This first phase describes the motion of the leg as the foot touches the ground and is then being pulled up and tucked toward the buttocks. The key area of concern in the first phase is in the later position of this motion highlighted in FIG. 20.

This is the portion of the movement where hamstrings are worked the greatest and the potential to strengthen them is at its greatest. By observing the tangent vectors in FIG. 20, one can see that as you encounter the later portion of this movement, the horizontal component decreases to the point to where it is almost non-existent. With the resistance being translated to the horizontal plane, the amount of force needed to move the linear carriage 38 increases and is thus felt more by the hamstring. It is believed this translation of force from the curvilinear to linear plane provides an appropriately proportionate amount of resistance that will work the hamstring effectively.

The region of most concern for the second phase is the later half of the second phase where the transition between the second phase and the first phase occurs (see FIG. 21). This is where the leg is extending, the quadriceps as well as the eccentrically loaded hamstrings are firing and slowing down the inertia of the tibia. Having the weight stack 94 is a good and bad thing for this movement. At the end of the first phase and the beginning of the second phase, the weight stack 94 is going to want to pull the foot forward to where it is time to begin the first phase again. In a slow, controlled movement, this can be fine. This might be used for rehabilitation purposes. This, however, won't be good for high speed, muscle building purposes.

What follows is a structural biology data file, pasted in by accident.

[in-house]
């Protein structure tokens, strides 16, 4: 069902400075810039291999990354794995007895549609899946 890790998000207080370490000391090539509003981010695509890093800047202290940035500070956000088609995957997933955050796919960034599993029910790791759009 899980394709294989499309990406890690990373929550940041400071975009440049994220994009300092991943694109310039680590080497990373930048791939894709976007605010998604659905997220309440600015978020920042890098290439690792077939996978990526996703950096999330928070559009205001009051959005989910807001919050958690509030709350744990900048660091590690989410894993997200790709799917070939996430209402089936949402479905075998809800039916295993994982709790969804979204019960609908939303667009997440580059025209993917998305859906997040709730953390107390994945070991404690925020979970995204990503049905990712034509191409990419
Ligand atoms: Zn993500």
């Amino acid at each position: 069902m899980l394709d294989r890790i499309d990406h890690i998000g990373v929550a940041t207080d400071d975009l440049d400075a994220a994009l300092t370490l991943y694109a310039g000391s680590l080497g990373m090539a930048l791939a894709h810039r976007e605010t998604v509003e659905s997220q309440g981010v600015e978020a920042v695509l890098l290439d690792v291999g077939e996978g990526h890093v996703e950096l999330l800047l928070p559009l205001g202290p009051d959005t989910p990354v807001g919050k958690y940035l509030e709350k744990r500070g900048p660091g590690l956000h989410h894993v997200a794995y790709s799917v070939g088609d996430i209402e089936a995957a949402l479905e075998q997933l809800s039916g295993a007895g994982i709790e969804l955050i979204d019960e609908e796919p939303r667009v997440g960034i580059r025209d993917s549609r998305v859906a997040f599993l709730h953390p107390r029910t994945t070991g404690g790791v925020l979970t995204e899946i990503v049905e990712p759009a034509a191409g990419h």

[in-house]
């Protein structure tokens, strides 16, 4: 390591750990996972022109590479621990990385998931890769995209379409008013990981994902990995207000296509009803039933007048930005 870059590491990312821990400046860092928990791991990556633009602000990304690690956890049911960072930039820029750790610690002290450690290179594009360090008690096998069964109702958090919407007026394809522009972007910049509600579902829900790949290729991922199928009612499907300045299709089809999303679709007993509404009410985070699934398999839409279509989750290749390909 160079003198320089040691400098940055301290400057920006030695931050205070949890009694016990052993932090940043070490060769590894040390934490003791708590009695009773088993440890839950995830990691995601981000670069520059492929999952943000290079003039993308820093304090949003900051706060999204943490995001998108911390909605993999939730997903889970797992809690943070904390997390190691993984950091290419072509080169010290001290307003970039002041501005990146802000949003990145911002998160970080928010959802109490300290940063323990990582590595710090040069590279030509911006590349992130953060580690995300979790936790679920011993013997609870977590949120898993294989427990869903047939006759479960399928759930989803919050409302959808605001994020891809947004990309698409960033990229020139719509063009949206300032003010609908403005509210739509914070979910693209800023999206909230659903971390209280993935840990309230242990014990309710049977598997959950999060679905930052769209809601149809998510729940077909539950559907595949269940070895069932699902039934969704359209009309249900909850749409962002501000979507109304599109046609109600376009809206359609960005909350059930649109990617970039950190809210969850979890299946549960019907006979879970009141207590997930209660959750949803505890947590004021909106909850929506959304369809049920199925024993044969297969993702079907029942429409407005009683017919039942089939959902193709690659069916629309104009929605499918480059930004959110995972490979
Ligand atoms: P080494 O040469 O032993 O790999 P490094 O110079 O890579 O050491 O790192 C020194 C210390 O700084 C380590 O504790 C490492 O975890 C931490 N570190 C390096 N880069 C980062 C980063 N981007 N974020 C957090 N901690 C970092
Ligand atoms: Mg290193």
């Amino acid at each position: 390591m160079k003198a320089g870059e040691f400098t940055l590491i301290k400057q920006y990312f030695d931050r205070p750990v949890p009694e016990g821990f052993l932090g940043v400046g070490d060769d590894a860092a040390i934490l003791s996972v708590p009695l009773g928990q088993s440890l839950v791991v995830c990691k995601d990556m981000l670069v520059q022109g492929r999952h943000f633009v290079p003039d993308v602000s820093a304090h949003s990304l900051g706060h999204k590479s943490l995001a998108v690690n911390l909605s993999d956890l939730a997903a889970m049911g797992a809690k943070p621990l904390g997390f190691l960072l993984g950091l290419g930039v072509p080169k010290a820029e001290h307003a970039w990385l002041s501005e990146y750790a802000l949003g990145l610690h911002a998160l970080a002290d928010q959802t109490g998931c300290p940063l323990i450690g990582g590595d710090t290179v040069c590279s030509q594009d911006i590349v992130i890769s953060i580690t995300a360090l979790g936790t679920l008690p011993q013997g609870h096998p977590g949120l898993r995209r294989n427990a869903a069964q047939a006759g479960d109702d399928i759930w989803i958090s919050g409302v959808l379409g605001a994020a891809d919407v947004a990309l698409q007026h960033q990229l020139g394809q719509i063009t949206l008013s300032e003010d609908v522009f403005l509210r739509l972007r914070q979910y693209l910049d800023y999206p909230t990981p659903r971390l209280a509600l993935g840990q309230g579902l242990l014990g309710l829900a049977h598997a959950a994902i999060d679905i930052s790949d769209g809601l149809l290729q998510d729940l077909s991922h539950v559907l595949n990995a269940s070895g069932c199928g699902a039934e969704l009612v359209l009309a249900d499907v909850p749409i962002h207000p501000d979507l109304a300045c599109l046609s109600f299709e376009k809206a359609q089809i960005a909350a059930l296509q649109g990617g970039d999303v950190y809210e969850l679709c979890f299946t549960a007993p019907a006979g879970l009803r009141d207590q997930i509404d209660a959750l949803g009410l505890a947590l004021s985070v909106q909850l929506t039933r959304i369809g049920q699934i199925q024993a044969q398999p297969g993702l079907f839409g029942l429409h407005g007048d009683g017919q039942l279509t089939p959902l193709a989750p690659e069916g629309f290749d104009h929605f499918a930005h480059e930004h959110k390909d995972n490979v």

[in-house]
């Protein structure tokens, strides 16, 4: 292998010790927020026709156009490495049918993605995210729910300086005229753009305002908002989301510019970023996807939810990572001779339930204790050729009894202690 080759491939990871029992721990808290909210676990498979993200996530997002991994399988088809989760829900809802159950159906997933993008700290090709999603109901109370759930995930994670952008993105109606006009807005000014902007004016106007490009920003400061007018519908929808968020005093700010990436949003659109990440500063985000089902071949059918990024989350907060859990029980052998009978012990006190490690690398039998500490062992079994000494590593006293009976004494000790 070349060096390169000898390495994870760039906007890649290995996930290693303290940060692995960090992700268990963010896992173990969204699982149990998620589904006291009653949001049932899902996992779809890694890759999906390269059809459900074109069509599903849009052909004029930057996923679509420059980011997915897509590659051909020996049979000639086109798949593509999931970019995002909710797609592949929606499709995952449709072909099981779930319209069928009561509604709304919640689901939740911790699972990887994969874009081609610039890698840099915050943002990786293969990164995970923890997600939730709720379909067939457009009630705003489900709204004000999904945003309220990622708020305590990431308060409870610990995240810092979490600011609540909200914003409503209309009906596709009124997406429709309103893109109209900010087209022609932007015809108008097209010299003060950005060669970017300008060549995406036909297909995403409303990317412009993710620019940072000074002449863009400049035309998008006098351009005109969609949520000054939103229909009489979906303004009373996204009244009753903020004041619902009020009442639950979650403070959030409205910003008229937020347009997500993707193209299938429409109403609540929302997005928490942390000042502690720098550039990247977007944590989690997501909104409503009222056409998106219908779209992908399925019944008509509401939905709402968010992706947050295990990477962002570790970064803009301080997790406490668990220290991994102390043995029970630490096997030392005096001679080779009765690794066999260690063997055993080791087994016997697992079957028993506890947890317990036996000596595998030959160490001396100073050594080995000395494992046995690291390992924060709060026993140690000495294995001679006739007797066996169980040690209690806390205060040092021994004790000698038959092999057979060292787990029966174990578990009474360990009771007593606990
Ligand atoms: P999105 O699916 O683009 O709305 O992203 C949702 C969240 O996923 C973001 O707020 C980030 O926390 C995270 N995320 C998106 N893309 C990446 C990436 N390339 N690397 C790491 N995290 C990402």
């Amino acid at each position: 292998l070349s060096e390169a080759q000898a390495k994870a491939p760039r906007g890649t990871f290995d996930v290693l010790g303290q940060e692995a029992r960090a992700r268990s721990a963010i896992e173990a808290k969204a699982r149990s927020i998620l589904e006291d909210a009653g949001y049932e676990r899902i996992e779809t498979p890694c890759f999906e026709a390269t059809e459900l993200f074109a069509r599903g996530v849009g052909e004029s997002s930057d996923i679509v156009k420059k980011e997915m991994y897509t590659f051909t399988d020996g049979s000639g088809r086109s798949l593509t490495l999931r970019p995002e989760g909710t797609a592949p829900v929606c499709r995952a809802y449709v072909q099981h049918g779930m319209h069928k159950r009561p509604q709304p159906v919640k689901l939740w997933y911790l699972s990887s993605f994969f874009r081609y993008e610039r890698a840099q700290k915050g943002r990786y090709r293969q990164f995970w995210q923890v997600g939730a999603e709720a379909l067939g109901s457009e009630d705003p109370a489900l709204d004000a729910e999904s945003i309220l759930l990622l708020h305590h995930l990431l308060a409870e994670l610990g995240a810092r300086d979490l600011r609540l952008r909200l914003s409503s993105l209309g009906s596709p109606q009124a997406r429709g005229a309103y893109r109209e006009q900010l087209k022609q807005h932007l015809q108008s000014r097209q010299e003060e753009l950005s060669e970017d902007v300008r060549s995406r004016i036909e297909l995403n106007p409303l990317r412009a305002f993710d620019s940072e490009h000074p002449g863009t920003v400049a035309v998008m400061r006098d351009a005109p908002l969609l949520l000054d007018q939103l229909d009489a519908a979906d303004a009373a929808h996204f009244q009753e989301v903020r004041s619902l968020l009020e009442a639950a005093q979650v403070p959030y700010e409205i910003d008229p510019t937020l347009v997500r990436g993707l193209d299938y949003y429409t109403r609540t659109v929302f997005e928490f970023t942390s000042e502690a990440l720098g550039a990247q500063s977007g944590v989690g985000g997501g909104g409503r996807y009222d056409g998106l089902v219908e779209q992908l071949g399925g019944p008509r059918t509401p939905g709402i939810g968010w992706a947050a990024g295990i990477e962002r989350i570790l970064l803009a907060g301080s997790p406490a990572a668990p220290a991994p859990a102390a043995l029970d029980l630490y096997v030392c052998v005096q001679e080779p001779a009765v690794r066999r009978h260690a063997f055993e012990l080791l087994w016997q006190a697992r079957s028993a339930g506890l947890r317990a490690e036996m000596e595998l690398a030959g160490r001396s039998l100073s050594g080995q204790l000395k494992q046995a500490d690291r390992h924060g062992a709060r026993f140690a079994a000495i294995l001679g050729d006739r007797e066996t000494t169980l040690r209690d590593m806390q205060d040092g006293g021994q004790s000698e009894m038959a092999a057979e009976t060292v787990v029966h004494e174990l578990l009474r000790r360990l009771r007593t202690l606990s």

A separate resistance is needed to counter the weight and to supply additional resistance as needed. This resistance would of course be generated in the horizontal plane but should only work in one direction. In accordance with a preferred embodiment, a secondary resistive device, or assembly, such as an electromagnetic resistance assembly, for example, an electromagnetic brake 146, may be secured to the linear carriage 38 via a cable 139 and used for the second phase as well as the transition between the first phase and the second phase of the leg motion when used with a weight stack. In accordance with a preferred embodiment, a logic device controlled with a switch input at each phase transition can be used to trigger an appropriate current to the electromagnetic brake 146 which in turn applies a desired resistance to the forward moving linear carriage 38 and weight stack 94, although it is contemplated other control structures known to those skilled in the art may be utilized without departing from the spirit of the present invention. An electromagnetic brake 146 is easily adjustable by an operator and can offer a wide range of resistances. The exercise apparatus 10 has been designed to accommodate alterations and accommodations for alternate resistive devices or combinations therein discussed in detail below.